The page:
5 ways to book travel on an empty flight, according to airline experts

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By Dan Sears

Space on a plane? Now there’s a sight for soar eyes.

After COVID-era schedule shrinkage and a post-pandemic revenge travel boom left us with perennially-packed planes for what seemed like forever, frequent flyers are starting to find themselves breathing easier on occasion — sometimes even enjoying complete solitude — in midair.

And while having an entire Emirates cabin to yourself during the Christmas rush or enough space to throw yourself a “private party” — as one passenger did on a vacant flight last year — is in no danger of becoming the new normal, some expert jetsetters say that it could absolutely happen to you.

Furthermore, travelers wishing for more than a little wriggle room can take a few key steps in hopes that it does.

Here are a few tips on how to book flights that will have a high probability of being more sparsely populated, or perhaps even empty — a true luxury, no matter which cabin you booked.

The later, the better

Airline experts shared out the best tricks to get a flight to yourself. roibu – stock.adobe.com

“There’s no way to ‘ensure’ you end up on an empty flight, but you can certainly place good bets,” travel blogger Gilbert Ott told The Telegraph.

Ott explained that end-of-the-night flights are typically the least crowded.

“Between New York and London, for example, the last flight of the day [in both directions] will typically be the most quiet, as business travellers prefer earlier flights. There’s often a lot of space in all cabins on the [Virgin’s 8.25 p.m. departure] and [British Airways’ 7 p.m. departure] going to New York.”

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Airlines typically run empty flights regardless of the low passenger load factor (PLF), in order to keep quality plane placements at airports, according to the outlet.

Though, aviation consultant John Strickland warns that seeing an empty flight deboard before it’s your turn to get on the same plane is usually a very bad sign.

 “If an aircraft is operating almost empty on a particular flight, it is likely that it will be pretty full in the other direction,” he said.

Fly during the winter

A mom and daughter who flew on Christmas had a flight to themselves. Zoe Doyle / SWNS

Statistics from the International Air Transport Association show that the average PLF in Europe drops substantially in the cold weather months as opposed to summer. The average load in July was 87% as opposed to 73% in February.

And, despite the travel craze that comes with holiday travel, aviation analyst Henry Harteveldt said, “I have seen a number of people posting how they’re the only passenger, or one of very few, on flights on major holidays such as Christmas, Thanksgiving in the US, and New Year’s morning.”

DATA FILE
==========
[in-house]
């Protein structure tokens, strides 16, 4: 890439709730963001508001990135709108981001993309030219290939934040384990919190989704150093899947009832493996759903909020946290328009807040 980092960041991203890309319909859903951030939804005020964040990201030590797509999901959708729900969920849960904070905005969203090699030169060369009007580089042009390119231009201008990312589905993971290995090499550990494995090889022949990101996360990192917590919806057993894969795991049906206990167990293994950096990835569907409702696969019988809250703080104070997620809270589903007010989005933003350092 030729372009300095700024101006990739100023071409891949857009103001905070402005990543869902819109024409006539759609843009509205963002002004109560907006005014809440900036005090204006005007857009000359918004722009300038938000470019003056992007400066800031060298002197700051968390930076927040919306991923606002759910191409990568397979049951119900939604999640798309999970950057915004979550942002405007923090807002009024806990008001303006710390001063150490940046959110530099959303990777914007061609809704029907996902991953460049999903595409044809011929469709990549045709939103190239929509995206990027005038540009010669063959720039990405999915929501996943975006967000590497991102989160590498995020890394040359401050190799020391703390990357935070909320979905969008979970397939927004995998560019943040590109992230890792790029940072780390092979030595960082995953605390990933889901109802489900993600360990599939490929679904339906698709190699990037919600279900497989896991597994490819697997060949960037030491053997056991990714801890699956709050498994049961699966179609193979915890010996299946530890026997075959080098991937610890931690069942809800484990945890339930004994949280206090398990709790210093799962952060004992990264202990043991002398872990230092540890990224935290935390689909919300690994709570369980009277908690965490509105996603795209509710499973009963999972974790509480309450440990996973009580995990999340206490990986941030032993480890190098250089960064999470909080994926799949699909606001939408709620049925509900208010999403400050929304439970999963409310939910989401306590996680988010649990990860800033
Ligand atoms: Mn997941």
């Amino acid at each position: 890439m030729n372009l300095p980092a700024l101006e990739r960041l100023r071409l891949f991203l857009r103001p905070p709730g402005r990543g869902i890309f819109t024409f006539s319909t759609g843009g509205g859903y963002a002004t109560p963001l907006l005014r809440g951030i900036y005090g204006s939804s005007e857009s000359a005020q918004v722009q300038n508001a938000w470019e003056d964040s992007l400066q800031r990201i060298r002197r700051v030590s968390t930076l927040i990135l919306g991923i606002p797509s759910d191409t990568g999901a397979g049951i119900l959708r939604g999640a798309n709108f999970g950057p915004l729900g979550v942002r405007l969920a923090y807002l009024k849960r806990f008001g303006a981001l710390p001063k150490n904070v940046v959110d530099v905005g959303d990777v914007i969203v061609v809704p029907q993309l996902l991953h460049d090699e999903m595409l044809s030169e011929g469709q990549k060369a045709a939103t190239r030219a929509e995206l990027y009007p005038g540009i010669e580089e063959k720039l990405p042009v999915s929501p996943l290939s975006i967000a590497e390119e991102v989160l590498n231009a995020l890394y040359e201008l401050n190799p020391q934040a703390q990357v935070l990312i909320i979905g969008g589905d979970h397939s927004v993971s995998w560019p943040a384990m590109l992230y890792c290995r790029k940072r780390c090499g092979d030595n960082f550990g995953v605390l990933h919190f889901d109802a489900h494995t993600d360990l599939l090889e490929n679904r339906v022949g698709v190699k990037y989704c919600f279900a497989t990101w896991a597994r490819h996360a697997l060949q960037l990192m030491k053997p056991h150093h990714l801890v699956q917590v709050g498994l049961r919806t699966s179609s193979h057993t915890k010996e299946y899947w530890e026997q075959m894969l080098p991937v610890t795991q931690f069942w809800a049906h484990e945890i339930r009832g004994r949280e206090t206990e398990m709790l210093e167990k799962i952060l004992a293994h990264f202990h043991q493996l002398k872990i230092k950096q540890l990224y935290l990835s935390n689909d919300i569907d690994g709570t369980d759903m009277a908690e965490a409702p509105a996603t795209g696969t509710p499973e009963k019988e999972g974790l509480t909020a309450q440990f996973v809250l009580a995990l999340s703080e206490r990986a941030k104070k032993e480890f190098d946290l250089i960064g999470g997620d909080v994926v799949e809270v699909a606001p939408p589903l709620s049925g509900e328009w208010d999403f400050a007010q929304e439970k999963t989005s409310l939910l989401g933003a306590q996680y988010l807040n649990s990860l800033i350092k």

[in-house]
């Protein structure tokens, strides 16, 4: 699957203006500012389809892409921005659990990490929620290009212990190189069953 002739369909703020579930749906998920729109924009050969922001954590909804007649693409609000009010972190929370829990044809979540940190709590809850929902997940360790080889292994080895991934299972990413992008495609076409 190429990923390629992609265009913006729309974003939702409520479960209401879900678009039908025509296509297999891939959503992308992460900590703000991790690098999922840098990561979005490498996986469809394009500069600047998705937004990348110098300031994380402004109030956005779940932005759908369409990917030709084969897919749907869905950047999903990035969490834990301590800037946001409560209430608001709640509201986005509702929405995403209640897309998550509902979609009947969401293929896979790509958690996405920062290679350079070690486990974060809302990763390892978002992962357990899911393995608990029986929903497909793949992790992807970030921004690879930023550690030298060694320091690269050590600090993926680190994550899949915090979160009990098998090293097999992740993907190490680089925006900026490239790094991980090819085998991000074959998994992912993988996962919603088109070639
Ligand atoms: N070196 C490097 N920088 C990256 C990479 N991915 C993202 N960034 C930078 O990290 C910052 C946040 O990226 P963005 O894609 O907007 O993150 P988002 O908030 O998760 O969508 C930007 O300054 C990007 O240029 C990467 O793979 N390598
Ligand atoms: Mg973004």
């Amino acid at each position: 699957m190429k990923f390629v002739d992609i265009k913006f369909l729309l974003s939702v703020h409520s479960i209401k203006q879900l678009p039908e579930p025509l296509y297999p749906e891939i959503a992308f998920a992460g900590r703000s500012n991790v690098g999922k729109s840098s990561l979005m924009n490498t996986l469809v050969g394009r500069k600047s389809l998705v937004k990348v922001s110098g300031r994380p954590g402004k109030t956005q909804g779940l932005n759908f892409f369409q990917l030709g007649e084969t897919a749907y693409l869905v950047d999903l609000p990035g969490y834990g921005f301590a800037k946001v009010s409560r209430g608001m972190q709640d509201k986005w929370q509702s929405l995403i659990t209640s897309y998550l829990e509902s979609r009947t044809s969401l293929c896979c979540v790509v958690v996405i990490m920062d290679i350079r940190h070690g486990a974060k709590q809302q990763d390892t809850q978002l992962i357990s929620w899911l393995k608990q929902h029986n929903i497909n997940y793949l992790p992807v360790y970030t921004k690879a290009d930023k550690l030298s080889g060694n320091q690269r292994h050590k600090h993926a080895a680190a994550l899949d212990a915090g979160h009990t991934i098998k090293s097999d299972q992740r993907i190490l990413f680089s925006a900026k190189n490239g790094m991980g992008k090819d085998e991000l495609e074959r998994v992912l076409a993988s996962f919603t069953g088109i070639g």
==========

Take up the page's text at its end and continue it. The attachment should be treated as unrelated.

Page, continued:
Such was the case for the lucky mom and daughter onboard the empty Emirates plane.

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Fly somewhere obscure

One lucky passenger named Phil Stringer celebrated having a flight all to himself recently. TikTok /Phil.Stringer

Harteveldt also explained that some airlines have so-called lesser-known and unusual “tag” routes that continue a lengthy flight from an airline’s main hub.

“There aren’t too many of these left, since aircraft now have better range, and it’s expensive to operate these flights,” he said.

“Sydney-Christchurch, offered by Emirates, is one example, likely a tag on Dubai-Sydney. A friend of mine just flew this service and was the only passenger in the premium cabin.”

He also referenced KLM Royal Dutch Airlines having an obscure route between Buenos Aires, Argentina and Santiago, Chile along with an Amsterdam to Singapore flight with a continuation in Bali.

Air France has a special Los Angeles to Tahiti flight that stems from a Paris to LA journey.

Keep up with the industry

These are the tips to know so that you can fly alone on an empty plane. Vajirawich – stock.adobe.com

Even if it’s not the most profitable, Ott said airlines will run extra flights to places simply as a “defense tactic” against competitors.

“There are many times a year when airlines will run multiple daily flights to, say, Santorini, just to offer more choice, even though they can’t actually really sell all the available seats,” he said.

“Being able to offer that choice is designed to capture more bookings and win across the entire day. This is common on routes like London-Dubai, where frequency is important.”

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How to know before you go

There’s a few subtle hints that your flight will be empty, here they are. Photofex – stock.adobe.com

This one isn’t so easy to do, Harteveldt warns.

“You can’t really go by the seat map for your flight, because seat maps don’t reflect the number of reservations, only the number of people who have selected a seat at that moment,” he said.

“Remember that airlines may charge to reserve a seat before flight check-in opens. As a result, passengers may wait to select their seats when check-in opens and they can choose their seat for free.”

However, Ott recommends the website ExpertFlyer to look up live seat maps to “outfox” less savvy passengers.

He also shared the golden words to ask a crew member while still on the ground.

“The better hack now is to be among the last to board and to ask the gate agent if there’s any gaps in seating you can take advantage of.”

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